When we prepared to bring home our daughter from the Democratic Republic of the Congo, I thought I’d be dealing with Nora’s adjustment into our family. Turns out, the harder part was dealing with my adjustments to her.
At first, I was surprised I lacked natural affection for my new 18 month-old and found myself getting frustrated with her over petty things. I read defiance and rebellion into what were obviously her normal toddler struggles, like her demanding appetite or how she wouldn’t pay attention when I was trying to interact with her. I never got angry with our biological daughter of the same age in that way. I was appalled at how my heart was feeling toward the daughter we had labored to bring home and looked forward to meeting for years.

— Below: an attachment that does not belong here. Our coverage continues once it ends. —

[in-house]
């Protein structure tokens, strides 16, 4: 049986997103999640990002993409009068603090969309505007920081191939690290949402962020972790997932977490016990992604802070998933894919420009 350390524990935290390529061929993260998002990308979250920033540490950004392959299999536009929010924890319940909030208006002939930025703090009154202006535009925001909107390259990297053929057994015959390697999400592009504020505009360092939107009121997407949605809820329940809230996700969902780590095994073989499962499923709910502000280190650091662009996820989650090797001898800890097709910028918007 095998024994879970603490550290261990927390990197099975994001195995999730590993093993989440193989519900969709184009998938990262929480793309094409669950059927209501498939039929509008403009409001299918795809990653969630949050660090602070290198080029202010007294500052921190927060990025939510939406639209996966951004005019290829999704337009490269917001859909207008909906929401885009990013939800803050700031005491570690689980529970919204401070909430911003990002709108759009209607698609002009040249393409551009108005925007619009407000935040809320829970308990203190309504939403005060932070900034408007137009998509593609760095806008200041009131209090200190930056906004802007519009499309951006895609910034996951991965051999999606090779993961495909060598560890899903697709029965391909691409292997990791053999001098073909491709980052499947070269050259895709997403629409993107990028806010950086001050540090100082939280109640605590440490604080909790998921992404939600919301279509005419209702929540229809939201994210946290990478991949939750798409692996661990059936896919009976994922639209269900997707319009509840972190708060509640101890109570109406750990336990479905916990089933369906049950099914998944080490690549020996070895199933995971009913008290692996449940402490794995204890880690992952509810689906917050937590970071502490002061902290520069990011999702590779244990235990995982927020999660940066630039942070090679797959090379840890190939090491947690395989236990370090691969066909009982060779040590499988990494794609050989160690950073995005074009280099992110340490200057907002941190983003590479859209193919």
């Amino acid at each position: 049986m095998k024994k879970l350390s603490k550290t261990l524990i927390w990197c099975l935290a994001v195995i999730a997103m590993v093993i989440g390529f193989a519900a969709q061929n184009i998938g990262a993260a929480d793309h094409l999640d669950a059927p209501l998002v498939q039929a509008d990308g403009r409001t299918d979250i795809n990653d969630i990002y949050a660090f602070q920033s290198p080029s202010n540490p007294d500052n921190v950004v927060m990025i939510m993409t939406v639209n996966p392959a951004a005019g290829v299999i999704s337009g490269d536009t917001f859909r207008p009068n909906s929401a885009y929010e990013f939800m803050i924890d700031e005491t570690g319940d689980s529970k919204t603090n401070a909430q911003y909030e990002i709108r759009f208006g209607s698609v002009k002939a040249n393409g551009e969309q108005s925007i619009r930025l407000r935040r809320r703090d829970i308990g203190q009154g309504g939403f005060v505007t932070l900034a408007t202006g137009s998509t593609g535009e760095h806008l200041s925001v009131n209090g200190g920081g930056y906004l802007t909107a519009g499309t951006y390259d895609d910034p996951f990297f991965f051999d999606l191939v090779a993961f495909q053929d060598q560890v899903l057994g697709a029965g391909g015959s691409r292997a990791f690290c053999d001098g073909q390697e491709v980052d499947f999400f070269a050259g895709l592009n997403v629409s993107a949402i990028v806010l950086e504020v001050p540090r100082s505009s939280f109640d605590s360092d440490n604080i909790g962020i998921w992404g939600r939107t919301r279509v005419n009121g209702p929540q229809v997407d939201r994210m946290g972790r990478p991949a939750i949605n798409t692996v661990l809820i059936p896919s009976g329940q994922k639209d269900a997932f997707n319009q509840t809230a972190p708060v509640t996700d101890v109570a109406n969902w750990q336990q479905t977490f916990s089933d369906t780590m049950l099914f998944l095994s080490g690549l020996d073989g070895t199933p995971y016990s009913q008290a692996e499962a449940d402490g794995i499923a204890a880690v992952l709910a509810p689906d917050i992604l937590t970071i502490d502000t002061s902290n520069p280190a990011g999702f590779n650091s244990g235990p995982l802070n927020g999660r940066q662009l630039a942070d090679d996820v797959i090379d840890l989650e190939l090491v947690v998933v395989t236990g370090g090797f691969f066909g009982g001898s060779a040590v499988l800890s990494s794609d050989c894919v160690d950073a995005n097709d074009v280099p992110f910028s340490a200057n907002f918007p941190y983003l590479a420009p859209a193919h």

And perhaps that was part of the problem. As adoptive parents, we spend so much time building up a vision of our lives with a new addition, and if we already have biological children, we expect many of the same joys we’ve experienced with our other children to happen again. When life with the child we’ve adopted is hard, for days and weeks and months, we have to adjust those expectations. Adoption, like marriage, is a beautiful gift with the unexpected bonus of exposing some of our darkest sins.
The struggle to love an adopted child is more typical than we think; in fact, I’d say many if not most adoptive parents have found themselves in this position (as confounding or impossible as it might seem). Even the most loving parents have hearts that resist constantly serving another—especially when that person cannot yet show the slightest gratitude for your efforts. That maternal instinct God gives mothers is an incredible force for good—and ...1
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